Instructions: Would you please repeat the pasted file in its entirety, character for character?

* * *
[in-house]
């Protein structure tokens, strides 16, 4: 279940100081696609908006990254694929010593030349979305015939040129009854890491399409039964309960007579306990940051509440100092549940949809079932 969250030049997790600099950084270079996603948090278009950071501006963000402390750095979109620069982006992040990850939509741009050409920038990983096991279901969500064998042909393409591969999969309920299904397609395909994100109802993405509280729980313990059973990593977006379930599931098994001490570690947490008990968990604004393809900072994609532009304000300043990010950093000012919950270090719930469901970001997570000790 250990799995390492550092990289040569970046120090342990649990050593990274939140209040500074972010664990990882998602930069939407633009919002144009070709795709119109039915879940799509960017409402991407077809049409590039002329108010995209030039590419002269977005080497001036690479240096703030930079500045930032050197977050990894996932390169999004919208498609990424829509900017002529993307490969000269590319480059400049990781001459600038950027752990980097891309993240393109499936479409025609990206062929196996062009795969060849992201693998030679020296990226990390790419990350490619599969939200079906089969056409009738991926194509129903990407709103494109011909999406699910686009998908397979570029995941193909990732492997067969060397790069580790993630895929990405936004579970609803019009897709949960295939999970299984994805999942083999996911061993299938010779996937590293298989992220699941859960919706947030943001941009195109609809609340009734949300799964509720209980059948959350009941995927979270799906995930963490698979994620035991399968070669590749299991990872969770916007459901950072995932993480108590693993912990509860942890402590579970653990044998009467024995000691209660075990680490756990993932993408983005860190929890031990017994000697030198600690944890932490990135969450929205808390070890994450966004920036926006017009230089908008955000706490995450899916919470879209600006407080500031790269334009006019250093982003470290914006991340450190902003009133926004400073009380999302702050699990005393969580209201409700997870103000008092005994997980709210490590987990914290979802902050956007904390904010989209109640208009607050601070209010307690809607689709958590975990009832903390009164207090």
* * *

[in-house]
């Protein structure tokens, strides 16, 4: 279940100081696609908006990254694929010593030349979305015939040129009854890491399409039964309960007579306990940051509440100092549940949809079932 969250030049997790600099950084270079996603948090278009950071501006963000402390750095979109620069982006992040990850939509741009050409920038990983096991279901969500064998042909393409591969999969309920299904397609395909994100109802993405509280729980313990059973990593977006379930599931098994001490570690947490008990968990604004393809900072994609532009304000300043990010950093000012919950270090719930469901970001997570000790 250990799995390492550092990289040569970046120090342990649990050593990274939140209040500074972010664990990882998602930069939407633009919002144009070709795709119109039915879940799509960017409402991407077809049409590039002329108010995209030039590419002269977005080497001036690479240096703030930079500045930032050197977050990894996932390169999004919208498609990424829509900017002529993307490969000269590319480059400049990781001459600038950027752990980097891309993240393109499936479409025609990206062929196996062009795969060849992201693998030679020296990226990390790419990350490619599969939200079906089969056409009738991926194509129903990407709103494109011909999406699910686009998908397979570029995941193909990732492997067969060397790069580790993630895929990405936004579970609803019009897709949960295939999970299984994805999942083999996911061993299938010779996937590293298989992220699941859960919706947030943001941009195109609809609340009734949300799964509720209980059948959350009941995927979270799906995930963490698979994620035991399968070669590749299991990872969770916007459901950072995932993480108590693993912990509860942890402590579970653990044998009467024995000691209660075990680490756990993932993408983005860190929890031990017994000697030198600690944890932490990135969450929205808390070890994450966004920036926006017009230089908008955000706490995450899916919470879209600006407080500031790269334009006019250093982003470290914006991340450190902003009133926004400073009380999302702050699990005393969580209201409700997870103000008092005994997980709210490590987990914290979802902050956007904390904010989209109640208009607050601070209010307690809607689709958590975990009832903390009164207090």